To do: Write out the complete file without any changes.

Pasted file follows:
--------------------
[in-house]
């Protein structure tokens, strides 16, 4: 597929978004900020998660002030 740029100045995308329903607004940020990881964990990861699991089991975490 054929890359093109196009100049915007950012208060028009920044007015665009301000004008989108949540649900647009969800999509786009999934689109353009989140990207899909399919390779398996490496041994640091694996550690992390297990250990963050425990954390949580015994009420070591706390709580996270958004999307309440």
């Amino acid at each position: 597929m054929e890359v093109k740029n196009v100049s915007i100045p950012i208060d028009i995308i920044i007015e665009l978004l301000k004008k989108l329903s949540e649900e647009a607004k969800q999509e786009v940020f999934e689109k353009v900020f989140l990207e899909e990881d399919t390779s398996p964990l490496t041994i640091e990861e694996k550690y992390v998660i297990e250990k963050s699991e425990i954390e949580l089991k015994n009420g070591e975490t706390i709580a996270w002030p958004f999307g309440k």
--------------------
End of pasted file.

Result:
[in-house]
């Protein structure tokens, strides 16, 4: 597929978004900020998660002030 740029100045995308329903607004940020990881964990990861699991089991975490 054929890359093109196009100049915007950012208060028009920044007015665009301000004008989108949540649900647009969800999509786009999934689109353009989140990207899909399919390779398996490496041994640091694996550690992390297990250990963050425990954390949580015994009420070591706390709580996270958004999307309440």
């Amino acid at each position: 597929m054929e890359v093109k740029n196009v100049s915007i100045p950012i208060d028009i995308i920044i007015e665009l978004l301000k004008k989108l329903s949540e649900e647009a607004k969800q999509e786009v940020f999934e689109k353009v900020f989140l990207e899909e990881d399919t390779s398996p964990l490496t041994i640091e990861e694996k550690y992390v998660i297990e250990k963050s699991e425990i954390e949580l089991k015994n009420g070591e975490t706390i709580a996270w002030p958004f999307g309440k």